Patients were either bathed with a control wipe which

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this study 7,727. Patients were either bathed with a control wipe, which was a nonantimicrobial washcloth, or they were bathed with an intervention washcloths which was impregnated with 2% chlorhexidine gluconate. This study was done for 6 months, then the patients were bathed with the alternate product during the next six months. The order in which the patients were assigned to the control or interventions was according to the type of unit and facility. The study was divided into two separate groups. Group 1 started with the CHG washcloths. Group 2 started with the nonantimicrobial washcloths. After the first 6 month periods the groups switched washcloth use for the other. Unfortunately, in June 2008 the CHG wipes experiences a recall. The participating units at this time were removed from the final analysis. During this recall patients were switched to the nonantimicrobial washcloths. The Cox proportional-hazards survival regression model was used. This model compared from the time admission to the first primary bloodstream infection between the control and intervention periods. Additionally, two-sample t-tests and linear regression modeling was used to examine continuous variables, and Fisher's exact test was used to examine categorial variables (Climo et al., 2013). Results of Study Overall, 165 blood stream infections were detected during the control period while only 119 were detected during the intervention period. There were four categories of blood stream infections. These included hospital-acquired, primary bloodstream infection, CLABSI, and secondary bloodstream infection. The study revealed that hospital-acquired bloodstream infections were 119 during the intervention period vs 165 during the control periods. At the time of the intervention period, the cases of CLABSIs were found to be 21 vs 43 during the control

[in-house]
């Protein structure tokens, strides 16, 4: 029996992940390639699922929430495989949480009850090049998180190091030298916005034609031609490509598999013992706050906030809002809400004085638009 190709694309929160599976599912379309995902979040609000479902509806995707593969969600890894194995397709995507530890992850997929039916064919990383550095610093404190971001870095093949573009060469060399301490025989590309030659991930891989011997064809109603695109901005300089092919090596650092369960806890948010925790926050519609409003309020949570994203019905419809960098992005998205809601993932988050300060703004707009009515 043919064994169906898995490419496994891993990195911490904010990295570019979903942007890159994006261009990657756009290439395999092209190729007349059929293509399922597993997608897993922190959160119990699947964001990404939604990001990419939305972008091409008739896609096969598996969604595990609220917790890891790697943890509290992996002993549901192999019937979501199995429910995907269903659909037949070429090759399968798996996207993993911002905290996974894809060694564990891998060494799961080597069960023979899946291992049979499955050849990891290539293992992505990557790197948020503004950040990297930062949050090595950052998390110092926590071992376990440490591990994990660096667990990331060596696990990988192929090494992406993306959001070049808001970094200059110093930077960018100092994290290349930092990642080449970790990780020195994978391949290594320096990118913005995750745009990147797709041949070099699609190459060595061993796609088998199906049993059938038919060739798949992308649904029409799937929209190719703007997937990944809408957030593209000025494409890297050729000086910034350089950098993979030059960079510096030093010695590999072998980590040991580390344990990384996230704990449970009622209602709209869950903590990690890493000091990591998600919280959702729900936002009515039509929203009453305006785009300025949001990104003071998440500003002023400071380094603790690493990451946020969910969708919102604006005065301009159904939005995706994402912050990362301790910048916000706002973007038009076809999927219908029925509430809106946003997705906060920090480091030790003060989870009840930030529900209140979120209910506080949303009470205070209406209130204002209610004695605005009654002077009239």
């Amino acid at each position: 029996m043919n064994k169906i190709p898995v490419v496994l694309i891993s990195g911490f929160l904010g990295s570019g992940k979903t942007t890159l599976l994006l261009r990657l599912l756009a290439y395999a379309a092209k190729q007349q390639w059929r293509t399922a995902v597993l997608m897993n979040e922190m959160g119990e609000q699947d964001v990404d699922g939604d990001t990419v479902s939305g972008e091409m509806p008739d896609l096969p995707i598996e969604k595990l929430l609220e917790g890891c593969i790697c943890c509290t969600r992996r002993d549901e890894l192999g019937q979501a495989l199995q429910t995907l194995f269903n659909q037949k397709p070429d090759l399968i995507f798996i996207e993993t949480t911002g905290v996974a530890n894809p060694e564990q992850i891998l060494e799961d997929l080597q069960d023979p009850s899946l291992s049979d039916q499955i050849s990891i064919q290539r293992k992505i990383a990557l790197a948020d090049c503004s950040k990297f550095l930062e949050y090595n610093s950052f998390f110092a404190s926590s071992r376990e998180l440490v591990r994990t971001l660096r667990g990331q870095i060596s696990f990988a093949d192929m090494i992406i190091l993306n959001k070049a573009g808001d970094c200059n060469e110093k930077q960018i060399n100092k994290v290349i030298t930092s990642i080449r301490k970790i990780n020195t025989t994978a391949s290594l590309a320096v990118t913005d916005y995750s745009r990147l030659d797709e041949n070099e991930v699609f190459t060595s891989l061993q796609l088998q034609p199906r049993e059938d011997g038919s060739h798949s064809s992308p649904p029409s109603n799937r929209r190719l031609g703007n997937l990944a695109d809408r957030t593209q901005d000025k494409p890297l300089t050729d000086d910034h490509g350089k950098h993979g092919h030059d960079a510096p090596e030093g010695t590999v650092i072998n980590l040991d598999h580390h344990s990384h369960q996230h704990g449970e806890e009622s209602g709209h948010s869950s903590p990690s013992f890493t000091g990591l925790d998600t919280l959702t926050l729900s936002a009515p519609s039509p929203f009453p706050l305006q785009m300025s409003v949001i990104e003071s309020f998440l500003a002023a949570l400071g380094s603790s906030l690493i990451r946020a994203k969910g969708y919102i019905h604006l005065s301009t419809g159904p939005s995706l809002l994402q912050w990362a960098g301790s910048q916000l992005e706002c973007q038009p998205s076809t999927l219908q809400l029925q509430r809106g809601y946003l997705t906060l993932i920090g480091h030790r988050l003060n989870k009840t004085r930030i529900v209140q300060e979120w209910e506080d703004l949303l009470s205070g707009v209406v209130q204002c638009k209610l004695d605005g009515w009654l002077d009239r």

RESEARCH CRITIQUES AND PICOT 9 period. During the intervention periods for secondary blood stream infections and primary bloodstream infections the intervention periods had less infections then the control period. On the basis of the Cox proportional-hazards survival regression analysis, the risk of acquiring a primary bloodstream infection was significantly lower among patients bathed with chlorhexidine than among those bathed with the nonantimicrobial cloths (Climo et al., 2013). There was an accidental finding that CHG wipes have biphasic antifungal activity which showed lower rates of CLABSIs. The overall findings of CLABSIs involving fungal infections were 90% lower during the intervention period that in the control period. CHG has been proven to fight against gram-positive cocci, but there was also findings that CHG reduces fungal infections as well. These findings were not expected. If the results from this study are confirmed that topical usage of chlorhexidine can prevent fungal infections, then the authors reported it could be added to the strategies (Climo et al., 2013). It would be beneficial for nurses to incorporate CHG bathing in many unit settings, especially for patients that have extended ICU stays.

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